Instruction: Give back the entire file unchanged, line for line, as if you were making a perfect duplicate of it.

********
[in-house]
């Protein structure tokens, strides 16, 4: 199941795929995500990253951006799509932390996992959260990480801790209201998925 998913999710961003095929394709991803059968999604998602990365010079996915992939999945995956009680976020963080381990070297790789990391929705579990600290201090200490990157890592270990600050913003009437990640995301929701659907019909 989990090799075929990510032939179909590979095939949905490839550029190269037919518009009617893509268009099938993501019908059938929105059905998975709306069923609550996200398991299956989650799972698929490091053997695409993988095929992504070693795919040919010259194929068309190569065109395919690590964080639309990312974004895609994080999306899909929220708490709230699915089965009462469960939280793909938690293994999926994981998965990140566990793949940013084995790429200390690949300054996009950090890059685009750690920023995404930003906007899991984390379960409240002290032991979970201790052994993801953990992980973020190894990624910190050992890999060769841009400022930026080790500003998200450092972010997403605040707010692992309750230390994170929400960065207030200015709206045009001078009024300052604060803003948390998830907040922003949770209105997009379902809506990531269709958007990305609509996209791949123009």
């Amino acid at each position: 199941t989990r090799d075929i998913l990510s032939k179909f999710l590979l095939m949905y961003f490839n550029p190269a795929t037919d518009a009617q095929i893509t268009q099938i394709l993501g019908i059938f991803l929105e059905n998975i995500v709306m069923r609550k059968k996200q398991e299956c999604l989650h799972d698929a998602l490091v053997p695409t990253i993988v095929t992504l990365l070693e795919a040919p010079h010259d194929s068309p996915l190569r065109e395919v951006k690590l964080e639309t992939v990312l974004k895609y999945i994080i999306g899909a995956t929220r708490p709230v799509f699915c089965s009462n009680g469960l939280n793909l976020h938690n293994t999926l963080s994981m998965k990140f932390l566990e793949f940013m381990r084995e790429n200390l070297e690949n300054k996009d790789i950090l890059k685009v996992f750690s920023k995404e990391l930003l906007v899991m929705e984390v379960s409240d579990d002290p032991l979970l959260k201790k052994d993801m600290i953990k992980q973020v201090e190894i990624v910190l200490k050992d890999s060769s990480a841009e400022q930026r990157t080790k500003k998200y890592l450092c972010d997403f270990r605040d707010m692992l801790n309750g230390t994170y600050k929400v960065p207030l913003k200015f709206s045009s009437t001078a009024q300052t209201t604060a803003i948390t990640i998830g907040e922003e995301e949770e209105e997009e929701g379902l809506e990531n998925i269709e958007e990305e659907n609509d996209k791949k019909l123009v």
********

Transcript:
[in-house]
């Protein structure tokens, strides 16, 4: 199941795929995500990253951006799509932390996992959260990480801790209201998925 998913999710961003095929394709991803059968999604998602990365010079996915992939999945995956009680976020963080381990070297790789990391929705579990600290201090200490990157890592270990600050913003009437990640995301929701659907019909 989990090799075929990510032939179909590979095939949905490839550029190269037919518009009617893509268009099938993501019908059938929105059905998975709306069923609550996200398991299956989650799972698929490091053997695409993988095929992504070693795919040919010259194929068309190569065109395919690590964080639309990312974004895609994080999306899909929220708490709230699915089965009462469960939280793909938690293994999926994981998965990140566990793949940013084995790429200390690949300054996009950090890059685009750690920023995404930003906007899991984390379960409240002290032991979970201790052994993801953990992980973020190894990624910190050992890999060769841009400022930026080790500003998200450092972010997403605040707010692992309750230390994170929400960065207030200015709206045009001078009024300052604060803003948390998830907040922003949770209105997009379902809506990531269709958007990305609509996209791949123009």
């Amino acid at each position: 199941t989990r090799d075929i998913l990510s032939k179909f999710l590979l095939m949905y961003f490839n550029p190269a795929t037919d518009a009617q095929i893509t268009q099938i394709l993501g019908i059938f991803l929105e059905n998975i995500v709306m069923r609550k059968k996200q398991e299956c999604l989650h799972d698929a998602l490091v053997p695409t990253i993988v095929t992504l990365l070693e795919a040919p010079h010259d194929s068309p996915l190569r065109e395919v951006k690590l964080e639309t992939v990312l974004k895609y999945i994080i999306g899909a995956t929220r708490p709230v799509f699915c089965s009462n009680g469960l939280n793909l976020h938690n293994t999926l963080s994981m998965k990140f932390l566990e793949f940013m381990r084995e790429n200390l070297e690949n300054k996009d790789i950090l890059k685009v996992f750690s920023k995404e990391l930003l906007v899991m929705e984390v379960s409240d579990d002290p032991l979970l959260k201790k052994d993801m600290i953990k992980q973020v201090e190894i990624v910190l200490k050992d890999s060769s990480a841009e400022q930026r990157t080790k500003k998200y890592l450092c972010d997403f270990r605040d707010m692992l801790n309750g230390t994170y600050k929400v960065p207030l913003k200015f709206s045009s009437t001078a009024q300052t209201t604060a803003i948390t990640i998830g907040e922003e995301e949770e209105e997009e929701g379902l809506e990531n998925i269709e958007e990305e659907n609509d996209k791949k019909l123009v």